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In search of the wild fava bean

(Weizmann Institute of Science) Seeds from a site in Northern Israel are the ancestors of today's fava beans.

April Pieces Of My Mind #1

“If I blow my top — will you let it go to your head?” W.F. Gibbons Hit jackpot on the car radio riding with Jrette and her buddy today. First some Tuvan throat singing. Then a fat version of the Marseillaise with orchestra, choir and a solo soprano who sounded like Piaf. It’s important that you…

The politics and power of American archaeology

Archaeologists and anthropologists don’t just study the dynamics of power and politics. They are actively mired in political systems - a position which they need to embrace The 82nd annual meeting of the Society for American Archaeology (SAA) just took place last week in Vancouver, British Columbia. Show More Summary

Human remains display reveals shocking tales of death over the centuries

Skeletons: Our Buried Bones exhibition includes woman buried in expensive stone coffin with throat slit 2,000 years ago An exhibition bringing together stories of deaths over centuries in London and the West Country includes the skeleton of a woman buried in an expensive stone coffin with her throat slit and her head severed almost 2,000 years ago. Show More Summary

Two Articles on Early Christian Archaeology

This year, I’ve been returning to my roots and thinking more seriously about the archaeology of the Early Christian world. I’ve been reading a bunch of the recent work focusing on the intersection of Early Christian studies and archaeology, and surfing through some of my favorite journals to catch up on recent articles on issues… Read More ?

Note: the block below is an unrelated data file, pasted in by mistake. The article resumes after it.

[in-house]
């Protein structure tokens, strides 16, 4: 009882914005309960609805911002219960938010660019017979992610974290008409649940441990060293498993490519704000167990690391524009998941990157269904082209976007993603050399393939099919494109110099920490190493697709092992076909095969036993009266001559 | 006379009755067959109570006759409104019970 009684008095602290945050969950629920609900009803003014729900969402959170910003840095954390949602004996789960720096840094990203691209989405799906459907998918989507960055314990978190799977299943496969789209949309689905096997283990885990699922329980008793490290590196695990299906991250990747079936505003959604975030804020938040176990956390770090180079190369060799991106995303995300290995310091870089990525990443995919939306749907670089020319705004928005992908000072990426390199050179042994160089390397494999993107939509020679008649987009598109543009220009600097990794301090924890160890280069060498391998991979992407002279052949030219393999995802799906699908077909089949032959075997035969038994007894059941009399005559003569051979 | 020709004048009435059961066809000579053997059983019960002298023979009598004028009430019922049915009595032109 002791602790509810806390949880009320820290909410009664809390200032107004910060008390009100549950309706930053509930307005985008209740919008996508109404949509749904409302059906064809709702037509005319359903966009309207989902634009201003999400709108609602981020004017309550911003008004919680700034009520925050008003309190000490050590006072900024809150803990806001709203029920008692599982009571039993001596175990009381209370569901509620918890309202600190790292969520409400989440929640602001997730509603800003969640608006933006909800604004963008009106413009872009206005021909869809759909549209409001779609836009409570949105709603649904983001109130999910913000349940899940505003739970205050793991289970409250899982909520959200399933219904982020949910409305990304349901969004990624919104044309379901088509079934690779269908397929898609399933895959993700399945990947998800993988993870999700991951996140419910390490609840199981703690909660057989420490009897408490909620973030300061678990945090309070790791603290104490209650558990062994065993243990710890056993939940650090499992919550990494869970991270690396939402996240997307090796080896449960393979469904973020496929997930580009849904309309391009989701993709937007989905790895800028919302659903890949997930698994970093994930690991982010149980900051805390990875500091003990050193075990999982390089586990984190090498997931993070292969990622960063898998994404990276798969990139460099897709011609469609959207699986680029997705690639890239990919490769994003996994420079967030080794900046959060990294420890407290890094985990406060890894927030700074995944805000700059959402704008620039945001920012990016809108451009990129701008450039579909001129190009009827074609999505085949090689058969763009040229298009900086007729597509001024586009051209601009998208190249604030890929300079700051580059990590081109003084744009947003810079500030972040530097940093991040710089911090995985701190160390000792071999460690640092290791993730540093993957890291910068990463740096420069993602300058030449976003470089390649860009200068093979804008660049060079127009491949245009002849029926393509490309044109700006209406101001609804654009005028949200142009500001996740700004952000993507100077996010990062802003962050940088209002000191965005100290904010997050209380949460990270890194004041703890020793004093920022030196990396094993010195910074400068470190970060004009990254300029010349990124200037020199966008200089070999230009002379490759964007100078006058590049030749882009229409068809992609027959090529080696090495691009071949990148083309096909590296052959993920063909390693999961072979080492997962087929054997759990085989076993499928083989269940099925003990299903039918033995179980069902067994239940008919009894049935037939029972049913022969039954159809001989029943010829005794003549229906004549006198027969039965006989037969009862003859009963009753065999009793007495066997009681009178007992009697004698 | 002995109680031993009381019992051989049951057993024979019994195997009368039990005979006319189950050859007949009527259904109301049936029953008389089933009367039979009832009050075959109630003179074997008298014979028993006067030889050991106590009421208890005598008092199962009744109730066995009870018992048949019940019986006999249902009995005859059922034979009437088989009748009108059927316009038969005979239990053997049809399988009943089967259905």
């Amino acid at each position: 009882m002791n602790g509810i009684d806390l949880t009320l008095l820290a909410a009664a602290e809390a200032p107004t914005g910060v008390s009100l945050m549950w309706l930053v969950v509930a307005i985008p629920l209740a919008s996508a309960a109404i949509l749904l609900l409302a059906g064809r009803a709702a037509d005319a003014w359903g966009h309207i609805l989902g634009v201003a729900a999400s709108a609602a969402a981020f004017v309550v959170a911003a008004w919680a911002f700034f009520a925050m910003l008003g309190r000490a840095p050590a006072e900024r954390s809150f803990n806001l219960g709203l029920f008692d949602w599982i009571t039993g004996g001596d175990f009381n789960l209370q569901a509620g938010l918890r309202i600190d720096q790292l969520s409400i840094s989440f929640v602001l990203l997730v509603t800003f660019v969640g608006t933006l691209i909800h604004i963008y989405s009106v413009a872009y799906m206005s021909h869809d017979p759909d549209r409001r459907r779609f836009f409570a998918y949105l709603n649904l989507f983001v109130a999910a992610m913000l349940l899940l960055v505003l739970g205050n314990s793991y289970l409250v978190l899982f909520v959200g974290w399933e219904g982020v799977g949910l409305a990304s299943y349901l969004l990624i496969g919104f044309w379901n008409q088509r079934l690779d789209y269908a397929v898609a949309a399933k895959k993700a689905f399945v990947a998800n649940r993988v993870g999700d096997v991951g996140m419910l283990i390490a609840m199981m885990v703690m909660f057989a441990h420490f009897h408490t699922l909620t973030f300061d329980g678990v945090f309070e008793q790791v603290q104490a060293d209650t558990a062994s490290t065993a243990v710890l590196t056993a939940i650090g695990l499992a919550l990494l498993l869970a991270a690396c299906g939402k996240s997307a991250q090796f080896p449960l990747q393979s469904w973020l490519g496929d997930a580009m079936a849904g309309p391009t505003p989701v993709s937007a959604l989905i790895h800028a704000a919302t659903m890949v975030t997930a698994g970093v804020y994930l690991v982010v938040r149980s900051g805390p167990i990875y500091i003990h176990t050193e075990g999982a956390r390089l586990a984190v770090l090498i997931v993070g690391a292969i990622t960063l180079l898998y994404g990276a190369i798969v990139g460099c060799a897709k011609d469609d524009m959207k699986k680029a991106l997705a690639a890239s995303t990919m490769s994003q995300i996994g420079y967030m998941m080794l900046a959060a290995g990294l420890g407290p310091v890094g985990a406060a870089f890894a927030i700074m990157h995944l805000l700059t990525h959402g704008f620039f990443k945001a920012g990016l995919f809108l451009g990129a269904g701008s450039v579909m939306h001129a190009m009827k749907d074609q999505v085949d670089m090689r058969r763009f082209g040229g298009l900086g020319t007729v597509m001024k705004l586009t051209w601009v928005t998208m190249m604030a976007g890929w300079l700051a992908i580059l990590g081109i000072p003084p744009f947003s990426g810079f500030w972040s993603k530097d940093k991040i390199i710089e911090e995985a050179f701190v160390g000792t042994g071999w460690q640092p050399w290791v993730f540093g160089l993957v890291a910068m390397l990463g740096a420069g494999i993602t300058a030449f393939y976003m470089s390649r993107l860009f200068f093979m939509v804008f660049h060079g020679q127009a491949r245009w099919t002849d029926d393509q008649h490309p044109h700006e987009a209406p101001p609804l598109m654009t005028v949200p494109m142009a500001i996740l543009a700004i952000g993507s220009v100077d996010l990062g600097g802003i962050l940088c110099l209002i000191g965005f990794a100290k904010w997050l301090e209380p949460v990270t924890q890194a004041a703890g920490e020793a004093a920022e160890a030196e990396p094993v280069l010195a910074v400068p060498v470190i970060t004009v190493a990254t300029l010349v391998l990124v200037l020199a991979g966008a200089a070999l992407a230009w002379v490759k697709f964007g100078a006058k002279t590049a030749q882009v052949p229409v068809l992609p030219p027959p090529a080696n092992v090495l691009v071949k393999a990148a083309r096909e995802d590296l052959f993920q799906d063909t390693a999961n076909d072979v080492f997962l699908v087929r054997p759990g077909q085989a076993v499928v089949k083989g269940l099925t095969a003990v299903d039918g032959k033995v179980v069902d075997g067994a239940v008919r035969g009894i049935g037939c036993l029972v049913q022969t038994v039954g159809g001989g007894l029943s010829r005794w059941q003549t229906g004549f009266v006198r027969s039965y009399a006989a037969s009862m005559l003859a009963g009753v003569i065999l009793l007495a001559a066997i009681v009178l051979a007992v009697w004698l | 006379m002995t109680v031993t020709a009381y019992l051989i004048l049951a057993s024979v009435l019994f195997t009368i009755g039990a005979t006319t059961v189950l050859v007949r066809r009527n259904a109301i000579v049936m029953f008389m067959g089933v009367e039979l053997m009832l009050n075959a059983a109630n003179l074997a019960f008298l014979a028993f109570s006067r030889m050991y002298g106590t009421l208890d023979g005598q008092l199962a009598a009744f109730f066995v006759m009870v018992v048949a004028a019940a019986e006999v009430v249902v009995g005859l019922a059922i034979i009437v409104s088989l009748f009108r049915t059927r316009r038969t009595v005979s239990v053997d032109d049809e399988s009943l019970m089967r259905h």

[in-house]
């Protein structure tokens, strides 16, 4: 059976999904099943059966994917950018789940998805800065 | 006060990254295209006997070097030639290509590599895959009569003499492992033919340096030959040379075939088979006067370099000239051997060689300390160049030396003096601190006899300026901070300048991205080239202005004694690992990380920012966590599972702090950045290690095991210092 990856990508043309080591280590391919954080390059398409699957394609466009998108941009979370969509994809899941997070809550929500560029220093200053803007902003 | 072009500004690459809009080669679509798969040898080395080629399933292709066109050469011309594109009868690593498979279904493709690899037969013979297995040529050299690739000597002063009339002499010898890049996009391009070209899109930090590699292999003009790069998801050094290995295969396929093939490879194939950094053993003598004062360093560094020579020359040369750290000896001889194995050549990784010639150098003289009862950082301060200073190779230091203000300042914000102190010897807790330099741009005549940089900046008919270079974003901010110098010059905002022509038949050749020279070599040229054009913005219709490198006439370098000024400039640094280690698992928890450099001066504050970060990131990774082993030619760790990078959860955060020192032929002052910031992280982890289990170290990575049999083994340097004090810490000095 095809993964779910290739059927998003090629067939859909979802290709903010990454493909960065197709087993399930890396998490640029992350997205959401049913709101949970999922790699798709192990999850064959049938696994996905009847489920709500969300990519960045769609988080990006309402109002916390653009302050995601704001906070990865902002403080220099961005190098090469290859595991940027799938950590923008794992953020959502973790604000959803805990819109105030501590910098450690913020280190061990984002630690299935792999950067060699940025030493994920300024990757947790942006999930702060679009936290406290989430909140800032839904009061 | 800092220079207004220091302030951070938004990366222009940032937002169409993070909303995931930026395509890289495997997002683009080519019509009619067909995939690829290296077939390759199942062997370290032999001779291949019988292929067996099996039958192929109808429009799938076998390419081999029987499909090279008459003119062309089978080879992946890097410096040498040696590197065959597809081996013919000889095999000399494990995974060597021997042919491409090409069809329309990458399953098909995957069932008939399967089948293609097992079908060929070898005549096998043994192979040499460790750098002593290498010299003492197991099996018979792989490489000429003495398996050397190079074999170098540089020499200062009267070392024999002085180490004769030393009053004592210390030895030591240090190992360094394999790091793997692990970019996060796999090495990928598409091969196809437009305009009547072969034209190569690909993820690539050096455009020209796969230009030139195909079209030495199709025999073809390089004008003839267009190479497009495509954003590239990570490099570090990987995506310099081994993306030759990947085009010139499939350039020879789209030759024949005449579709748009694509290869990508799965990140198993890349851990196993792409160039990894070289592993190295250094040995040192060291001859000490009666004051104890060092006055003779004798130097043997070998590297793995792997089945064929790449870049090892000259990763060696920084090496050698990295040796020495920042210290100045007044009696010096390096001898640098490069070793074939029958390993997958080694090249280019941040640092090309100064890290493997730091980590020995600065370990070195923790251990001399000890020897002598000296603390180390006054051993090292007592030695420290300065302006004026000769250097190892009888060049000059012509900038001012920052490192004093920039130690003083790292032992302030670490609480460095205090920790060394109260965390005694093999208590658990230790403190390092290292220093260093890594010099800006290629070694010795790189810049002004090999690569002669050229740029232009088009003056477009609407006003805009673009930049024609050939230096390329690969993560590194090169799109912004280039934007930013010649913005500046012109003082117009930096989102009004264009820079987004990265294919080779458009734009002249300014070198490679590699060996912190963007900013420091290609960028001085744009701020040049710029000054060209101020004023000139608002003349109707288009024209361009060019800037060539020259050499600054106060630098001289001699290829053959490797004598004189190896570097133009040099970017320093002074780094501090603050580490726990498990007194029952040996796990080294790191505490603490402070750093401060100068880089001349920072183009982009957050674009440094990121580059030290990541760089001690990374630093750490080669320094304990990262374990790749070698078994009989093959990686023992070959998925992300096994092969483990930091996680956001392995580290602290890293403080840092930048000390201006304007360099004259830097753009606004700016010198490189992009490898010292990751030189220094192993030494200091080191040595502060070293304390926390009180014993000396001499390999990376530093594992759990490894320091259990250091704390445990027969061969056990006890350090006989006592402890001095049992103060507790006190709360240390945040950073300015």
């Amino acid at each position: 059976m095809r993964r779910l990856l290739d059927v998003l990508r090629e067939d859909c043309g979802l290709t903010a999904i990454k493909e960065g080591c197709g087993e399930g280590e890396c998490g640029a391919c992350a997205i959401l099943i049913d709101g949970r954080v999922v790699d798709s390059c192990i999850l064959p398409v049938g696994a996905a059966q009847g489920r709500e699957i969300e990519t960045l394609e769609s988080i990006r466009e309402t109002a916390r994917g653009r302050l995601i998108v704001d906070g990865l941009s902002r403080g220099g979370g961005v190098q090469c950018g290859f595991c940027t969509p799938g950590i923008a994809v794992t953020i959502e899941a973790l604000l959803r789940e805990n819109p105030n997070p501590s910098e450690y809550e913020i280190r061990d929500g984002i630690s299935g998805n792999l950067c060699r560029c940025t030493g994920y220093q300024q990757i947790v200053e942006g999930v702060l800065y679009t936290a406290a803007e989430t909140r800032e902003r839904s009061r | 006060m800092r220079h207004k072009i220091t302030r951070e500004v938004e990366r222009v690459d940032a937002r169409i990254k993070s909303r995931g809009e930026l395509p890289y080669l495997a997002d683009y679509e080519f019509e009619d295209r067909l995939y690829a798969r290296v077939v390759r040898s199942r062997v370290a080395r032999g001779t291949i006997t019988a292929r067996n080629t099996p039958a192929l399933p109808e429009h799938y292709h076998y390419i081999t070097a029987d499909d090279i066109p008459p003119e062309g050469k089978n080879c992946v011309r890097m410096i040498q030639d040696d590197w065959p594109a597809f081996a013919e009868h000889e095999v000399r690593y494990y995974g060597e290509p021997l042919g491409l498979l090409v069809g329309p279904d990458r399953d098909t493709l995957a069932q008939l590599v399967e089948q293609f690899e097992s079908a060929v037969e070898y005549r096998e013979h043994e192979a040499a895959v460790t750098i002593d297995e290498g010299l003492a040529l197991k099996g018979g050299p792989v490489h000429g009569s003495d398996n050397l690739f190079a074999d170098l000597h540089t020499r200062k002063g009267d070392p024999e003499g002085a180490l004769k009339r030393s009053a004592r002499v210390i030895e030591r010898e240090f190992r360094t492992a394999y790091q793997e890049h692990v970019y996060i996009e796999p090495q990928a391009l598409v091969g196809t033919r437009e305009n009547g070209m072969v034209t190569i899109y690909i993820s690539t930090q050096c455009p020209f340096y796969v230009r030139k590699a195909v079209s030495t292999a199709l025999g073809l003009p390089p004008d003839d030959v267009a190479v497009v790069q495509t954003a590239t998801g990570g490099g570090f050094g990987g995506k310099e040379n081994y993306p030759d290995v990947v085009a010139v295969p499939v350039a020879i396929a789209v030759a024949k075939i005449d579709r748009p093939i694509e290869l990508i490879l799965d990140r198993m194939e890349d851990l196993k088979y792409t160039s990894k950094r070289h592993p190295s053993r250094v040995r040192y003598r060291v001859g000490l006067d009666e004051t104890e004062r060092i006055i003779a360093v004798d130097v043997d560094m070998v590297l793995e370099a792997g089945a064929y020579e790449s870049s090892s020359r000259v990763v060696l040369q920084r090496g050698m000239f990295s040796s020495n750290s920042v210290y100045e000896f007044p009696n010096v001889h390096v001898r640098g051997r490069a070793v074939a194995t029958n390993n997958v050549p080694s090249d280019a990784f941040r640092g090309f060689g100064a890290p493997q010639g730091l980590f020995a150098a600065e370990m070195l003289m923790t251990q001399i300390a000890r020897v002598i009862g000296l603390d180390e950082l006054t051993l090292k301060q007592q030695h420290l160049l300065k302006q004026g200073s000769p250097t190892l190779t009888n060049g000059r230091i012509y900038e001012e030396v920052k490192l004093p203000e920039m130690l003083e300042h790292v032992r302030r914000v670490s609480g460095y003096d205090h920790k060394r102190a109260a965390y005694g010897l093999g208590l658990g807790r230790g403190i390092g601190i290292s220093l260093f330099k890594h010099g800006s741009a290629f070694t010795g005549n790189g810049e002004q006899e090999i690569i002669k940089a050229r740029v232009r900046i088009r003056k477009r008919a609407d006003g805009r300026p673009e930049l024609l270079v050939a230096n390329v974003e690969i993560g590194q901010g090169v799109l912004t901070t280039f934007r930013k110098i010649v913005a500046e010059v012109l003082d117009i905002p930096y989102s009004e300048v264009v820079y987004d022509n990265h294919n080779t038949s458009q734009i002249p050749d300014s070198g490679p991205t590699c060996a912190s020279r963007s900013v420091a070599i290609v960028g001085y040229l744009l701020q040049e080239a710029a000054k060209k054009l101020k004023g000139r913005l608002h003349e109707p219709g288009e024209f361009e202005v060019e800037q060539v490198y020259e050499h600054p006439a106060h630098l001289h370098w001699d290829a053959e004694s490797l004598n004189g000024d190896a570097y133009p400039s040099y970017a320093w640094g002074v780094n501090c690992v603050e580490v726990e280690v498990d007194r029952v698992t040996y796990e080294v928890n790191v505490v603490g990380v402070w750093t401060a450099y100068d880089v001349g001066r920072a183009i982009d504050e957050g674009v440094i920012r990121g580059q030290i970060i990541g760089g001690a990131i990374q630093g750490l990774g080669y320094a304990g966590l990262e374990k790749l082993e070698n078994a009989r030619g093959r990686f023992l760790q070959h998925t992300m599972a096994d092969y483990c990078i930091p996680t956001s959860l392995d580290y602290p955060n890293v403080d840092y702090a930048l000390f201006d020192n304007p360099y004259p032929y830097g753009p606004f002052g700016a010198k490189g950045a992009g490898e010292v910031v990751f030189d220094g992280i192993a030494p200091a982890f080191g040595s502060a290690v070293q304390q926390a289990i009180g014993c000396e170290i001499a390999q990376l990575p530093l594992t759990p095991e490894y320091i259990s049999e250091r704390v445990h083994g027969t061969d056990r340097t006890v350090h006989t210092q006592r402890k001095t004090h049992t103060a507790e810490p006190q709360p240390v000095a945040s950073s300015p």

Food webs entangle humans in complex relationships with animals, crops and the environment

(Penn State) Reconstructed food webs from the Ancestral Puebloan southwestern United States show the complexity and interconnectedness of humans, other animals, crops and the environment, in an area of uncertain climate and resources, according to researchers, who think climate change and human decisions then, may shed light on future human choices.

Unlocking the ancestral origins of Sardinians

The research team analysed 3,491 DNA samples from the present day Sardinian population and compared them with 21 ancient samples taken from skeletal remains found in rock-cut tombs spanning from the Neolithic period to the Final Bronze Age.

Discoveries point to Roman wealth creation in Northern England

Archaeologists have recently discovered numerous Roman items whilst working on a major road improvement scheme in North Yorkshire. The artefacts range from Roman shoes and keys, to a rare amber figurine and the most northerly example of coin production ever found in Europe.

Name and Shame Dodgy Exporters and Importers nstead of Supporting Them.

ACCG board meeting at Gainesville 'House of Angels' The ACCG and professional numismatists trade associations' illegal coin import stunt still drags on... and on.... their persistent lobbyist suggests: >It's important to defend the principle that the government must make out every element of its prima facie case before it can take private property

Friday Varia and Quick Hits

It might well hit 70 this weekend in North Dakotaland ushering in spring as surely as the start of baseballing seasons, the India Premier League, and the return of Formula 1. It also brings distracted students, exhausted faculty, swarms of deadlines, and summer planning. Good times! We should also remember that yesterday marked the 100th… Read More ?